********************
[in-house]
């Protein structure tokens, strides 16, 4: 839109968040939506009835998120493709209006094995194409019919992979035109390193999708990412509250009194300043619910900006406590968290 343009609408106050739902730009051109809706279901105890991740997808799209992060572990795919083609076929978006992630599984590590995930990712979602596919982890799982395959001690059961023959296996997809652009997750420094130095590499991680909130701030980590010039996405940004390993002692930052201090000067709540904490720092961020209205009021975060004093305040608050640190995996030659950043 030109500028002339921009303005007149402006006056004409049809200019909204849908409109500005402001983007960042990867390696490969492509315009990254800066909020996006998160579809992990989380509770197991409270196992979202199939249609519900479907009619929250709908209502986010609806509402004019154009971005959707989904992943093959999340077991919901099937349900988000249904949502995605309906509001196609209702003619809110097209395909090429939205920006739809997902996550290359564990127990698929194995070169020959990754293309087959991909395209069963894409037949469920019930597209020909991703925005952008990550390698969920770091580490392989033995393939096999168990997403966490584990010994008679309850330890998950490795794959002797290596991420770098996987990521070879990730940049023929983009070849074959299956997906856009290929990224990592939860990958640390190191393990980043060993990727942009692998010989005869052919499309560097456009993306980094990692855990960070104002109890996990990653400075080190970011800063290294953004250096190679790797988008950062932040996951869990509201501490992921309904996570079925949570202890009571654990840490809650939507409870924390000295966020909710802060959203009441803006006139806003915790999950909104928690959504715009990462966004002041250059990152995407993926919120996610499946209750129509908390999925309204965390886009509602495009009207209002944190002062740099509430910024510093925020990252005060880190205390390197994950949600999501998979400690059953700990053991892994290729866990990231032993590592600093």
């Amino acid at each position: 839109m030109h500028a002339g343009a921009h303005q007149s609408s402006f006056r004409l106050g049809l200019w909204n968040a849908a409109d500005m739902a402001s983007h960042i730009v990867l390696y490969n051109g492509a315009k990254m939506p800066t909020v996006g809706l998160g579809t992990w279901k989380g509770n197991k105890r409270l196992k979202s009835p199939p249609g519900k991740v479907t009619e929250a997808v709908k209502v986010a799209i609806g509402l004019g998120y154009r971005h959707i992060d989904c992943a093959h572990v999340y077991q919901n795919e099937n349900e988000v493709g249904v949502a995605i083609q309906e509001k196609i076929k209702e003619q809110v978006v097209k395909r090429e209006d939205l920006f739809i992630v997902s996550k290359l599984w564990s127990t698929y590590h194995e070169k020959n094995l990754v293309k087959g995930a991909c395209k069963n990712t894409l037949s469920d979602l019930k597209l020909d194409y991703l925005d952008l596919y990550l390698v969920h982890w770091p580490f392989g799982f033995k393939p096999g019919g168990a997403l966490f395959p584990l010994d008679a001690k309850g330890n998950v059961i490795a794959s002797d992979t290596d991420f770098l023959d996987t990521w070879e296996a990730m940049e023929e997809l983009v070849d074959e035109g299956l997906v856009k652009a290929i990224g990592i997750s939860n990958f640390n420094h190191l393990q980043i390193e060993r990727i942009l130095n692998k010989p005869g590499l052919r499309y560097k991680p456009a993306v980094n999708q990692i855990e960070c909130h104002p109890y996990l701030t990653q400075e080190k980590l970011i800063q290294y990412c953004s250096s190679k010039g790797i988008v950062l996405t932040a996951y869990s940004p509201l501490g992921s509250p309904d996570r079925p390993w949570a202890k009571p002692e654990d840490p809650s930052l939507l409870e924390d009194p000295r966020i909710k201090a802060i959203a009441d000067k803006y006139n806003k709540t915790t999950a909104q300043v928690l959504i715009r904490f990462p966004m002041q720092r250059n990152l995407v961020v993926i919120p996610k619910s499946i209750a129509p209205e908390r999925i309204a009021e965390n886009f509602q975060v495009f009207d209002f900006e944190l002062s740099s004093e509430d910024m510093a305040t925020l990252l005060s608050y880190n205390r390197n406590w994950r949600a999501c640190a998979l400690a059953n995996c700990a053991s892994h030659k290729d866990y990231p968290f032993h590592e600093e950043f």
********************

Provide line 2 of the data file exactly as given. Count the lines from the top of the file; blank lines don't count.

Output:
């Protein structure tokens, strides 16, 4: 839109968040939506009835998120493709209006094995194409019919992979035109390193999708990412509250009194300043619910900006406590968290 343009609408106050739902730009051109809706279901105890991740997808799209992060572990795919083609076929978006992630599984590590995930990712979602596919982890799982395959001690059961023959296996997809652009997750420094130095590499991680909130701030980590010039996405940004390993002692930052201090000067709540904490720092961020209205009021975060004093305040608050640190995996030659950043 030109500028002339921009303005007149402006006056004409049809200019909204849908409109500005402001983007960042990867390696490969492509315009990254800066909020996006998160579809992990989380509770197991409270196992979202199939249609519900479907009619929250709908209502986010609806509402004019154009971005959707989904992943093959999340077991919901099937349900988000249904949502995605309906509001196609209702003619809110097209395909090429939205920006739809997902996550290359564990127990698929194995070169020959990754293309087959991909395209069963894409037949469920019930597209020909991703925005952008990550390698969920770091580490392989033995393939096999168990997403966490584990010994008679309850330890998950490795794959002797290596991420770098996987990521070879990730940049023929983009070849074959299956997906856009290929990224990592939860990958640390190191393990980043060993990727942009692998010989005869052919499309560097456009993306980094990692855990960070104002109890996990990653400075080190970011800063290294953004250096190679790797988008950062932040996951869990509201501490992921309904996570079925949570202890009571654990840490809650939507409870924390000295966020909710802060959203009441803006006139806003915790999950909104928690959504715009990462966004002041250059990152995407993926919120996610499946209750129509908390999925309204965390886009509602495009009207209002944190002062740099509430910024510093925020990252005060880190205390390197994950949600999501998979400690059953700990053991892994290729866990990231032993590592600093």